• Panorama Rouen 1431
    created by Yadegar Asisi in 2016
    photo © asisi

22nd International Panorama Conference, Panoramic Spectacles – A Tourist Attraction Then and Now

Wednesday, 11 December 2013

Lucerne, Switzerland, 22-25 November 2013

The 22nd International Panorama Conference was held in Luzern, Switzerland.

The conference was opened on the visitor platform of the Bourbaki panorama. After an opening speech by the President of the IPC Ernst Storm and a welcome speech of the President of the City Parliament of Lucerne Thomas Gmuer the attendants of the conference were allowed a look behind the scenes. It was incredible to see what Christian Marty and Liselotte Wechsler and their conservation team had done over the past twenty years.

The Bourbaki panorama depicts the French army who under general Bourbaki flees to Switzerland during the Franco-Prussian war in 1871. Special about this panorama – as Patrick Deicher (Switzerland,   

patrick.deicher@deicher.ch) mentioned in the first lecture of the conference day – was that this was a battle panorama without a battle. It showed the event of the 87.000 refugees that stayed in Switzerland. By depicting the humanitarian system of Switzerland – the Red Cross was just established in 1863 - the panorama underlined a characteristic identity of the Swiss. The panorama was originally made for Geneva by the painter Edouard Castres and ten collaborators. In 1889 the Bourbaki panorama was transferred to Luzern. In 1926 the rotunda was used as a parking garage what both rescued and damaged the panorama painting. About five meters of the sky were cut away in order to create more space for the cars. In the 1970s/80s the association for the preservation of the Bourbaki Panorama was founded and bought the building and painting. Nowadays the panorama is still under supervision of the restorers and the building serves as a community institution with a public library and several cinemas. http://www.bourbakipanorama.ch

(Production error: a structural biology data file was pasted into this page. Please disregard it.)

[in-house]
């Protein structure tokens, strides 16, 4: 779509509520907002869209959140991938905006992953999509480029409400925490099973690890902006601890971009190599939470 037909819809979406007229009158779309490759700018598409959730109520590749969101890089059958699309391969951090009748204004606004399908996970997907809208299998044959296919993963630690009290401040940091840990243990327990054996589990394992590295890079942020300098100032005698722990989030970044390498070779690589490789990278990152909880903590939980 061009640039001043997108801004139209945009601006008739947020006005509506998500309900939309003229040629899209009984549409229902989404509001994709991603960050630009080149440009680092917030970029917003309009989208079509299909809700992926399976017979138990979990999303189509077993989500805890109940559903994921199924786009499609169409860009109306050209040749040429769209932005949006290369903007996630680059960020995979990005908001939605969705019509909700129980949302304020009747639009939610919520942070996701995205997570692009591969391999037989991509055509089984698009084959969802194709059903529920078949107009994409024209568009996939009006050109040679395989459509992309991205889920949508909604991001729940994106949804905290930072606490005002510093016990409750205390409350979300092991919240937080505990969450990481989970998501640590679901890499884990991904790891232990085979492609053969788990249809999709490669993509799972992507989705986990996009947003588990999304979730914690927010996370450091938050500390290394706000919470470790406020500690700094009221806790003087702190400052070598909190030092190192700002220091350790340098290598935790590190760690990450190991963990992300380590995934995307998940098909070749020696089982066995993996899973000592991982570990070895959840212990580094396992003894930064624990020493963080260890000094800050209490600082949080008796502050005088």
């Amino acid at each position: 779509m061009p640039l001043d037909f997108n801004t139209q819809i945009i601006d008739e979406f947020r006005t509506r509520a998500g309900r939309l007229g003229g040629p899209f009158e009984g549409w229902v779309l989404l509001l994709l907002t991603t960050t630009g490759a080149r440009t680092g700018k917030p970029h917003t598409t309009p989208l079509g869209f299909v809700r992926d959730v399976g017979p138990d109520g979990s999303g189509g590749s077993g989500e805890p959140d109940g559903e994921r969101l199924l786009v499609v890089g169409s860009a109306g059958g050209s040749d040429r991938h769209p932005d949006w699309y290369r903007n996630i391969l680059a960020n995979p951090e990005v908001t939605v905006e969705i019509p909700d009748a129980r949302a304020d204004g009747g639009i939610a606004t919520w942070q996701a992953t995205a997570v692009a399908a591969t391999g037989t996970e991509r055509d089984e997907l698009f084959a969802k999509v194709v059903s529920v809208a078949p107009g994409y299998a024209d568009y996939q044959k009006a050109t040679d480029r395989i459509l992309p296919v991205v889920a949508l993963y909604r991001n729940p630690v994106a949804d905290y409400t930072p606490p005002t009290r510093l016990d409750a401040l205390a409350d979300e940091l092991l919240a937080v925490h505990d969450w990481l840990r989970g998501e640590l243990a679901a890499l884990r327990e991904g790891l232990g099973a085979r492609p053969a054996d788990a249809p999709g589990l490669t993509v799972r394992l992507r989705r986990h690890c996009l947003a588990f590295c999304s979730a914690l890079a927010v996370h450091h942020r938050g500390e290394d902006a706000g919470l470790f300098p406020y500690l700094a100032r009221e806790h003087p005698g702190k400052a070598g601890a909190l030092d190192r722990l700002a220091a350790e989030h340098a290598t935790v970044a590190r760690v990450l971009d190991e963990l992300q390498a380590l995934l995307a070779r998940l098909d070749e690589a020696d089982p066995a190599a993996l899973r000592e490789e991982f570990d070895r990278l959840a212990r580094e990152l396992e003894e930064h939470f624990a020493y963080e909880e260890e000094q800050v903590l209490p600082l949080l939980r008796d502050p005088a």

As Andreas Bürgi (Switzerland, a.buergi@bluewin.ch) of the University of Luzern explained the panorama was situated on the nineteenth century touristic strip of Luzern. From 1848 tourism became increasingly important for the city of Luzern and numerous hotels were built at the lakeside. To show what Switzerland’s landscape had to offer a few spectacles were established, like the Glacier Garden and the Alpineum mountain dioramas. But also spectacles that explained the identity of Switzerland like the panorama and the Lion monument.

The broad variety from historical to contemporary topics during the two day conference showed the interest that still exists for the panoramic phenomenon. The theme of this year’s conference was Panoramic spectacles – a tourist attraction then and now. Sara Velas’(USA, sara@panoramaonview.org) presentation was a literal interpretation of the topic as she presented footage from her trip to the contemporary panoramas of China and North-Korea. In these panoramas both painting as digital projections were used to enrich the depictions.